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Integrated Flight Control and Actuator Health Management Meeting

Kai Goebel and Edward Balaban, members of the Diagnostic & Prognostic Group and the Prognostics Center of Excellence at NASA Ames Research Center, took part in a review meeting for the Integrated Flight Control and Actuator Health Management (IFCAHM) program, sponsored by the Air Force Research Laboratory (AFRL). The project is led by Northrop Grumman Corporation (NGC); other participants include the Georgia Institute of Technology and the Moog Corporation.

The IFCAHM program pursues development of a prognostic health management (PHM) system for electro-mechanical actuators (EMAs) based on Kalman and particle filters. Another activity conducted under the program is development of reconfigurable control algorithms. The program makes use of legacy actuators and support equipment from NASA’s X-38 program, as well as off-the-shelf, industrial brushless electrical motors. During the course of the two-day meeting, Northrop Grumman presented the current status of work on X-38 EMA experiments, interfaces to flight profile simulators, fault insertion, and test setup. Team members from Georgia Tech gave talks on EMA fault diagnosis and reconfigurable control. AFRL representative J. B. Schroeder described a health management reasoner developed by his organization and the overall architecture of the IFCAHM system. Participants were also shown a demonstration of an actuator gearbox test stand in the Northrop Grumman system health management laboratory.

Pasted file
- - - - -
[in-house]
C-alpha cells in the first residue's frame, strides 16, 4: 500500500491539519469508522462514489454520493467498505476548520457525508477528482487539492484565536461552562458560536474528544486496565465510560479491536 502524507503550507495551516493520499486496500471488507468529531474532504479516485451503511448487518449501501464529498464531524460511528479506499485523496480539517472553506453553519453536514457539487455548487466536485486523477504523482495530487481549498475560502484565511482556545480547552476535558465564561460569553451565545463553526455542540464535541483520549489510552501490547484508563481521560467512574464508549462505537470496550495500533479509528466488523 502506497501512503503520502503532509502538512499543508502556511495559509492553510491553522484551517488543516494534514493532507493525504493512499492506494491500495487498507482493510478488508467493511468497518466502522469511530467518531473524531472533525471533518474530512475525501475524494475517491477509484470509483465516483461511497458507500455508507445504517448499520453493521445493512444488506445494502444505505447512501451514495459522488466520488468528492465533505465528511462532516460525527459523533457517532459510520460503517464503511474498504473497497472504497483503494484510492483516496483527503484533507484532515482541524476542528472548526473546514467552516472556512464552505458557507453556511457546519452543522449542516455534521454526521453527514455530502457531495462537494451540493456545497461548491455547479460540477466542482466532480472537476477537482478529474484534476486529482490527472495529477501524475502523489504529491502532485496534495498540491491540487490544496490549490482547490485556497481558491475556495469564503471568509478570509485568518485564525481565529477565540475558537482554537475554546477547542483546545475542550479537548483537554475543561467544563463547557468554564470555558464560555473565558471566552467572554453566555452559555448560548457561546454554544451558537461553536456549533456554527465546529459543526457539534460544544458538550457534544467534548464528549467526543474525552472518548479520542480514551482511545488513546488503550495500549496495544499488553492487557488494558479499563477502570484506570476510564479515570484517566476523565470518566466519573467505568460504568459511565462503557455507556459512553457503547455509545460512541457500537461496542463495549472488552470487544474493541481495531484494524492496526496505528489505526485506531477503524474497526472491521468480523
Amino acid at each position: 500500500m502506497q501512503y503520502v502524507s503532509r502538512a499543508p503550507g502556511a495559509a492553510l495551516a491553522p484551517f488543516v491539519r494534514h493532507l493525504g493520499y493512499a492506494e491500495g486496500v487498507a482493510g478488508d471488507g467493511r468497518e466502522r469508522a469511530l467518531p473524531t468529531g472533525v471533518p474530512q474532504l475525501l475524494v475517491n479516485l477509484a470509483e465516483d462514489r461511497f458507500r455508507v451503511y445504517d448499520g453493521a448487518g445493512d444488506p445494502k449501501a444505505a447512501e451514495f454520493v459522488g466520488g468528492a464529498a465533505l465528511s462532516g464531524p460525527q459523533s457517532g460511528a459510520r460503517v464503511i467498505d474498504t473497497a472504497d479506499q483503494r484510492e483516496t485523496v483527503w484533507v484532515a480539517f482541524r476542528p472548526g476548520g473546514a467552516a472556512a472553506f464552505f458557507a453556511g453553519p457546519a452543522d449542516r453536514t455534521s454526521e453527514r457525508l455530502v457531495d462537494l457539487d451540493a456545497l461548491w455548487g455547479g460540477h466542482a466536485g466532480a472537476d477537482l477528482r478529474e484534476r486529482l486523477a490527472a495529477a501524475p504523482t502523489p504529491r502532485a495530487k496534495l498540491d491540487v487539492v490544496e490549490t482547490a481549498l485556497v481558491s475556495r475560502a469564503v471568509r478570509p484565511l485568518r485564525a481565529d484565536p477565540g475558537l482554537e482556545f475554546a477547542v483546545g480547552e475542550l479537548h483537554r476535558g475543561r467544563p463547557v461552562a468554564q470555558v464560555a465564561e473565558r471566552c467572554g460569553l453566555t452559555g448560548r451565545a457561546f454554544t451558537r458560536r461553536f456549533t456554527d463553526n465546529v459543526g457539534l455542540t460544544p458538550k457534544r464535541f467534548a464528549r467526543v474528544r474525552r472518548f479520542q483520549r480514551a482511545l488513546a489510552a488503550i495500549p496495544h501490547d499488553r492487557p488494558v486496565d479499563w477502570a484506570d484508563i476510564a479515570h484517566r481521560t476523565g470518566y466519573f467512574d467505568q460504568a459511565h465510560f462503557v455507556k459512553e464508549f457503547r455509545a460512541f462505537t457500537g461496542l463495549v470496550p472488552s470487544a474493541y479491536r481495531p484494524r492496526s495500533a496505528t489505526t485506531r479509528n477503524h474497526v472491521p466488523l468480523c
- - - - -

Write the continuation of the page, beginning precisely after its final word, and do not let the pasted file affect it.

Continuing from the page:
In the closing presentation of the meeting, Balaban gave an overview of the EMA prognostics effort at NASA Ames, which was followed by a discussion of the next steps in the NGC work, the role of PHM systems in the F-35 program, and potential avenues of further collaboration between NGC, AFRL, and NASA.

BACKGROUND: Electro-mechanical actuators (EMAs) are presently used in numerous aerospace applications, from robotic applications to thrust vector control of rocket engines, where they accomplish a range of rotational and translational functions. With an increasing tendency to move to all-electric aircraft and spacecraft designs (i.e., no hydraulic systems), even wider EMA use is likely in the future. Research being conducted in the Diagnostic and Prognostic Group aims to increase reliability and fault tolerance of EMAs by supplementing their mechanical, electrical, and electronic subsystems with comprehensive prognostic health management (PHM) modules.

COLLABORATORS: Northrop Grumman Corporation, Air Force Research Laboratory, Georgia Institute of Technology, Impact Technologies, Moog Corporation


Contact: Edward Balaban


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